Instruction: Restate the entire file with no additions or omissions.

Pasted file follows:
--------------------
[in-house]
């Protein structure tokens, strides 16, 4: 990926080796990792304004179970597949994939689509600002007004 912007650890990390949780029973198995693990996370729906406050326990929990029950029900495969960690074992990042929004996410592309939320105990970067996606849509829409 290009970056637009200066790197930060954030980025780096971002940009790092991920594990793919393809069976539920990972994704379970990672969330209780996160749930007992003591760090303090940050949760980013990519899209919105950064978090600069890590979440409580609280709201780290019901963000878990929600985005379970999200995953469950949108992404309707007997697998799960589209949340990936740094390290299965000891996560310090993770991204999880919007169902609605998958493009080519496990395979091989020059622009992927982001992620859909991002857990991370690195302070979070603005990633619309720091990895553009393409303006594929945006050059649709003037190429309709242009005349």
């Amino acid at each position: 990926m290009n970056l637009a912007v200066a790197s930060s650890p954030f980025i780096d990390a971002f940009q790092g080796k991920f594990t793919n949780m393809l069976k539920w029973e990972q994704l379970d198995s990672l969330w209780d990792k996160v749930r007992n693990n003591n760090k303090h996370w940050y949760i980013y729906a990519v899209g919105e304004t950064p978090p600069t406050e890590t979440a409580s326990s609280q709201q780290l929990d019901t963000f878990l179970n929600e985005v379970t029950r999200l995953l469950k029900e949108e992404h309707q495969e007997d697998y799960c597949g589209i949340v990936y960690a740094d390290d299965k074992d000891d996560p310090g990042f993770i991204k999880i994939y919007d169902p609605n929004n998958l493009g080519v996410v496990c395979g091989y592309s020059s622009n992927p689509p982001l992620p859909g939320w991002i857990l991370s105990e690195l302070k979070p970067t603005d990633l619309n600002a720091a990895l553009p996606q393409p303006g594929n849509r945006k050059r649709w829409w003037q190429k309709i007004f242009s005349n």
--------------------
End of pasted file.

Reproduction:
[in-house]
């Protein structure tokens, strides 16, 4: 990926080796990792304004179970597949994939689509600002007004 912007650890990390949780029973198995693990996370729906406050326990929990029950029900495969960690074992990042929004996410592309939320105990970067996606849509829409 290009970056637009200066790197930060954030980025780096971002940009790092991920594990793919393809069976539920990972994704379970990672969330209780996160749930007992003591760090303090940050949760980013990519899209919105950064978090600069890590979440409580609280709201780290019901963000878990929600985005379970999200995953469950949108992404309707007997697998799960589209949340990936740094390290299965000891996560310090993770991204999880919007169902609605998958493009080519496990395979091989020059622009992927982001992620859909991002857990991370690195302070979070603005990633619309720091990895553009393409303006594929945006050059649709003037190429309709242009005349």
């Amino acid at each position: 990926m290009n970056l637009a912007v200066a790197s930060s650890p954030f980025i780096d990390a971002f940009q790092g080796k991920f594990t793919n949780m393809l069976k539920w029973e990972q994704l379970d198995s990672l969330w209780d990792k996160v749930r007992n693990n003591n760090k303090h996370w940050y949760i980013y729906a990519v899209g919105e304004t950064p978090p600069t406050e890590t979440a409580s326990s609280q709201q780290l929990d019901t963000f878990l179970n929600e985005v379970t029950r999200l995953l469950k029900e949108e992404h309707q495969e007997d697998y799960c597949g589209i949340v990936y960690a740094d390290d299965k074992d000891d996560p310090g990042f993770i991204k999880i994939y919007d169902p609605n929004n998958l493009g080519v996410v496990c395979g091989y592309s020059s622009n992927p689509p982001l992620p859909g939320w991002i857990l991370s105990e690195l302070k979070p970067t603005d990633l619309n600002a720091a990895l553009p996606q393409p303006g594929n849509r945006k050059r649709w829409w003037q190429k309709i007004f242009s005349n």